Results of the motor assessment at entry are presented in Table 5. There was a main effect of group for gait velocity (F[2, 109]=7.58; P<.001) such that both PD groups were slower than the healthy elderly control group as indicated by Tukey-Kramer tests. The 2 PD groups did not differ significantly (P>.10). Because the finger-tapping variables were not counterbalanced, the finger-tapping scores were analyzed as number of taps averaged across side and position. There was a main effect of group (F[2, 103]=9.53; P<.001). Tukey-Kramer tests indicated that both PD groups were slower in finger tapping than the healthy elderly control group. No significant difference was found between the 2 PD groups (P>.10). Reaction time and movement time data are also presented in Table 5. Response latencies were analyzed as median latencies of the 10 trials at each target size, and the median data were log-transformed. The data were analyzed collapsed across target size because target size was not counterbalanced. No reliable main effect of group was found for reaction time (F[2, 89]=0.40; P>.10). A main effect of group was found for movement time (F[2, 89]=11.42; P<.001) such that both PD groups were slower than the healthy elderly control group as indicated by Tukey-Kramer tests. The 2 PD groups did not differ significantly (P>.10).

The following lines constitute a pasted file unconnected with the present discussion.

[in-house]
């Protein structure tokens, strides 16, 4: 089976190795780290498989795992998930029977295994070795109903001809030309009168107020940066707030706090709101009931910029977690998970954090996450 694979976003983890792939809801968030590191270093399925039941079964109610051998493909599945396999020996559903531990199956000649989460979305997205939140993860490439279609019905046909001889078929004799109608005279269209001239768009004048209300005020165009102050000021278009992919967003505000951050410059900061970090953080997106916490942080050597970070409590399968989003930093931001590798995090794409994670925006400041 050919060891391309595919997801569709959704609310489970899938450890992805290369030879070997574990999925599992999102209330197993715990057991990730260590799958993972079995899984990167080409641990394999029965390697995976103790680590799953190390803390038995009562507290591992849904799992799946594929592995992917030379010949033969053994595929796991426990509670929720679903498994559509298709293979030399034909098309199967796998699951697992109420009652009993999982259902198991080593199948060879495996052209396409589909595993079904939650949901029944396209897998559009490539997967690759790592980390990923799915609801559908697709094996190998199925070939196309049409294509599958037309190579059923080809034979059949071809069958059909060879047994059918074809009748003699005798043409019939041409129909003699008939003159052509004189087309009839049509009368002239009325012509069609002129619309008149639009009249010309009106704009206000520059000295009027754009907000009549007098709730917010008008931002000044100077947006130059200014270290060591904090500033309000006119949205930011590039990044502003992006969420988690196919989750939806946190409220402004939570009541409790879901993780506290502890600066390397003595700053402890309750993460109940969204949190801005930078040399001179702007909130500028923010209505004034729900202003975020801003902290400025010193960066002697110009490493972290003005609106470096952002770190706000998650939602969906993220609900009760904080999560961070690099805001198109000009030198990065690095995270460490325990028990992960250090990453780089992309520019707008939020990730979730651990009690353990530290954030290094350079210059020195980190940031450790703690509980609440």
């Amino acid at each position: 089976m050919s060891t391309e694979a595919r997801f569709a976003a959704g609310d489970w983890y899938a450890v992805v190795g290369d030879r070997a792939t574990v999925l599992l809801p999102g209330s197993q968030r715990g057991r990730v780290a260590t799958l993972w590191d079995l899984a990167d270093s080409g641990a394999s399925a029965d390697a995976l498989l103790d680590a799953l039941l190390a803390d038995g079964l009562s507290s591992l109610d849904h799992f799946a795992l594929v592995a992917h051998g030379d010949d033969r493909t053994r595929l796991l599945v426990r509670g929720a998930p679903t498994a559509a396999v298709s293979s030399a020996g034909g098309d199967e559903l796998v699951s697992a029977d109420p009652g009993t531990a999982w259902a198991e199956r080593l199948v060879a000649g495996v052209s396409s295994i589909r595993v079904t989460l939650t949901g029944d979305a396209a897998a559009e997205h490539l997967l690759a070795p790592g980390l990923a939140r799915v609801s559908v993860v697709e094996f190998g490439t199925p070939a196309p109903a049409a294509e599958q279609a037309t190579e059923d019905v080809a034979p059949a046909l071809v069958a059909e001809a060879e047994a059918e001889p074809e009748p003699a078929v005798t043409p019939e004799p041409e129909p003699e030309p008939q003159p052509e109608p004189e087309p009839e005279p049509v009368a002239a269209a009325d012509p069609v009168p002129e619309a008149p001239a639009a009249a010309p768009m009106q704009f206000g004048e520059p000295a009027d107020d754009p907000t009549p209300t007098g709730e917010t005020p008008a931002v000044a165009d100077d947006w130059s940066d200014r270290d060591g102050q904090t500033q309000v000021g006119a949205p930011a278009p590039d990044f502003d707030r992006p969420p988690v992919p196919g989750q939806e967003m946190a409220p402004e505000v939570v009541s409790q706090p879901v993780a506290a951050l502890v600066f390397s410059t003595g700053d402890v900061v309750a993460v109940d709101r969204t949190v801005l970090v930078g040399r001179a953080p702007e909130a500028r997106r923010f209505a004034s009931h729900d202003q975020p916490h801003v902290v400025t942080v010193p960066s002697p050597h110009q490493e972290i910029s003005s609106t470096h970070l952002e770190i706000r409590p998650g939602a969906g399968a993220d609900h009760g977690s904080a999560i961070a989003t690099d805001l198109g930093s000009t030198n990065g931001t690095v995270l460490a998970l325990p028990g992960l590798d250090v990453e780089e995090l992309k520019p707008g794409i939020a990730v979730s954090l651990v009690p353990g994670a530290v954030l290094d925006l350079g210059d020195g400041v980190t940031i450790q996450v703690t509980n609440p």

Relative to healthy elderly control subjects, subjects with PD with questionable dementia (CDR score, 0.5) were impaired on all psychometric measures except for Digit Span and Word Fluency. The clinical detection of very mild cognitive impairment with the CDR in subjects with PD thus is supported by global cognitive performance deficits. While it is common to find impaired Digit Span4 and Word Fluency3 in subjects with PD with overt dementia, little is known about performance on these measures in subjects with PD with questionable dementia. The present results suggest that in the earliest stages of dementia, performance on these measures is unimpaired. We would expect that with increasing severity of dementia (eg, CDR score, 1) Digit Span and Word Fluency performance would be impaired.
Differences were also found between the 2 PD groups. The PD group with a CDR score of 0.5 performed more poorly than the PD group with a CDR score of 0 on 4 tasks from the psychometric assessment: Logical Memory, Block Design, Digit Symbol, and Trailmaking A. Three of these tasks have both cognitive and motor components and are timed, suggesting that speed is important. Speeded performance (cognitive and motor) is sensitive to the psychometric deficits associated with questionable dementia in subjects with PD.